Libby Ellis staring down bike season. Not quite ready to give up this unbelievable winter we have been having.
Virginia Solomon is PCBR's resident PMBIA Certified Intermediate and Advanced MTB Coach. They work locally with Momentum Mountain Bike Instruction, Women in the Mountains, WomenMTB, and nationally with Ninja MTB Performance, Norco Dirt Series, and Ryan Leech Connection Online MTB Coaching.
Hey! It's winter!! While for many folks that means putting up their bikes, barring a trip to the desert here or there, this actually is the time of year where you can make a MASSIVE difference in your riding without a lot of effort. Leaving lots of energy for skinning, skating, or even letting the lift help you earn your turns.
Yeah, it's cold. Going out for a ride might not sound exciting, and we're not here to talk about fat biking. There's no need to even change after work, or any of your activities! Unless you're in ski boots. Maybe take off your ski boots...
Because winter is the perfect time to work on slow speed balance skills. Trackstands. Brake hops. Rocking. Fakies. All of these are skills that can be done in your driveway in a sleeping bag onesie. Or in a garage stall. Or, in a pinch, in your kitchen. Slow speed balance is cool in the parking lot, and a great way to make a playground out of any random park or parking lot in which you might find yourself. But it also is a game changer and will help you hit the trails come spring significantly less rusty than if you just let the bike collect dust for the next couple few months.
Virginia Solomon in their puffy and winter boots doing the work.
First, let's talk about trackstands. Contrary to what many people think, a trackstand isn't about standing STILL, it's about making constant micro-adjustments to maintain balance in place. Work on your track stands in all possible combinations. Wheel turned to the left, right foot forward and left foot forward. Wheel turned to the right, same with the feet! Everyone has a favored combo, but it pays to work on them all.
Choose which combo you want to start with. Turn your wheel 45-60ish degrees, and think about having your shoulders parallel to your bars (see pic above). From there, think about putting a bit more weight into your hands, so that you make sure you have some weight on your front wheel. Position your front foot, whichever one it is, a bit higher than three oclock, so it is easy for you to keep pressure on it. And you'll want to focus your vision on a spot 2-3ft in front of you. That's your starting position for a trackstand!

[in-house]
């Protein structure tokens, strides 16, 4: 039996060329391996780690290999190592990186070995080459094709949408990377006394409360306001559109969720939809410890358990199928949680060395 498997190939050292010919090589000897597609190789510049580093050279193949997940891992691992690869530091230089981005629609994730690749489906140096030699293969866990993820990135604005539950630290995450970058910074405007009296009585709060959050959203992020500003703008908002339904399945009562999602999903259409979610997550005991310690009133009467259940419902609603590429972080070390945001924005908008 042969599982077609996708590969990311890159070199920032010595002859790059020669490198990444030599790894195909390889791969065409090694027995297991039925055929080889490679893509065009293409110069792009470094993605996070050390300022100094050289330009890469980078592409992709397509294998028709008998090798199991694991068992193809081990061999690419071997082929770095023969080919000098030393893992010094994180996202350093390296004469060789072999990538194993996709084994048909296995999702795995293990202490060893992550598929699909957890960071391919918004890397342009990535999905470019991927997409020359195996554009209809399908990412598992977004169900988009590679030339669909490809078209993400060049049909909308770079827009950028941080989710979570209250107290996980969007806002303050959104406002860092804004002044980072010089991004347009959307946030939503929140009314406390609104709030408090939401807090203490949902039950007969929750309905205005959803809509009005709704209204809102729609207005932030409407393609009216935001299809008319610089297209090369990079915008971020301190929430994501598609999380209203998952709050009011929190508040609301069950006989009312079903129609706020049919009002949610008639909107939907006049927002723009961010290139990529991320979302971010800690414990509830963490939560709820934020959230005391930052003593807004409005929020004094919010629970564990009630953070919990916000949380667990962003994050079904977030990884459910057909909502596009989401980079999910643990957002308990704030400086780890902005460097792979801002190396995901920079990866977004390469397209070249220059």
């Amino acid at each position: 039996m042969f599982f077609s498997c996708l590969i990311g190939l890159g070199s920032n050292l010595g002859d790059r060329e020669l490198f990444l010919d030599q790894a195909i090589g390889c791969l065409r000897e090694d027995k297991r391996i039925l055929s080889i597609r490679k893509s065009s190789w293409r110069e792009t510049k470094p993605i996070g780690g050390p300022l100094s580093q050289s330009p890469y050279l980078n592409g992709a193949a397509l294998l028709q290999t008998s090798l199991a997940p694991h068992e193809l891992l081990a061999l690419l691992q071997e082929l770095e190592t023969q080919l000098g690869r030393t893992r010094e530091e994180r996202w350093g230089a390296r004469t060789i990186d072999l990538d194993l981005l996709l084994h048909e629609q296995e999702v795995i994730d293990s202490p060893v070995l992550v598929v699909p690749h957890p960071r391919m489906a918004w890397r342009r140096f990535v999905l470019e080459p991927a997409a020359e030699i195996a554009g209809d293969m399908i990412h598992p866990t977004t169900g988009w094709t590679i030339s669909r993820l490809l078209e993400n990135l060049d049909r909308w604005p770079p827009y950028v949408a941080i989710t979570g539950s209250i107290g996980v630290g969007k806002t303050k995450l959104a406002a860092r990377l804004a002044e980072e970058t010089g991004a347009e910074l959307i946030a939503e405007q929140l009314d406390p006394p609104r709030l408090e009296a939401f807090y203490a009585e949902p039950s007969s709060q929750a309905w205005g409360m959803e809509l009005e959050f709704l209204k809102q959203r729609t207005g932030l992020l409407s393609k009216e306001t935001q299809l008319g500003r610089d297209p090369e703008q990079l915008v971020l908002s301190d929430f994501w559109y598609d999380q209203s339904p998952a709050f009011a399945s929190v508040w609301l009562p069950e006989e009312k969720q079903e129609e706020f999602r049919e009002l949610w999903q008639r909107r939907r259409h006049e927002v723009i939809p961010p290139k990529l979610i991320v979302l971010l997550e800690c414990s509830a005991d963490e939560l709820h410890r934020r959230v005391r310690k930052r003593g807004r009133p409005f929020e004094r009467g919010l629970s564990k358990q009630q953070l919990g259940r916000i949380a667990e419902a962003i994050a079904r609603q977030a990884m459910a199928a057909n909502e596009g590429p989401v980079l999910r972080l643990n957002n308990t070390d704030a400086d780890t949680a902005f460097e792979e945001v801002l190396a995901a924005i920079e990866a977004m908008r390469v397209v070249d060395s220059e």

Now let's talk about those constant micro-adjustments that are how you keep your balance. Remember how you're standing with your front foot a little bit above 3o'clock, with weight in your feet but also in your hands? This will feel a lot more natural and comfortable if your hips are a bit on front of your saddle - this is different from your normal standing ready position. You actually want your bike to move forwards and backwards a little bit, putting a little bit of pressure into that front foot and then backing off and shifting your hips back a hair to let the bike roll back a little (this is why it's MUCH easier to learn a trackstand on a hill, as the gravity of the hill makes the bike roll back, but we're hoping no one's garage or kitchen has much of a slope. We can approximate this a little bit by using our brakes to push against instead of a slope, but see if you can work towards doing this without using your brakes). Having the bike roll forwards and backwards is the first plane of movement we use to maintain balance. The second? Side to side! Move them shoulders, them elbows, them knees and hips. Many people, maybe even you?, have experienced their front wheel flopping back and forth trying to keep side to side balance. Try and keep that wheel still and move your body to keep balance instead. Notice the difference it makes to move your shoulders vs your elbows, or your hips vs your knees. The more you practice, the quicker you'll feel the need to make an adjustment, and the smaller adjustments you'll need to make!
Give this a shot and see how it goes. You can see a lot of benefit from just 5-10 minutes at a time. Slowly build up how long you hold your trackstand before pedaling out of it, and eventually challenge yourself to not pedal out of it at all, just move your bike and your body to stay in the same place! And when spring comes back around, appreciate cresting a hill, stopping to choose your line, and not having to take your feet off the pedals :D.
Come back for more of the slow speed balance skills in future blog posts, and hit those comments if you have any questions!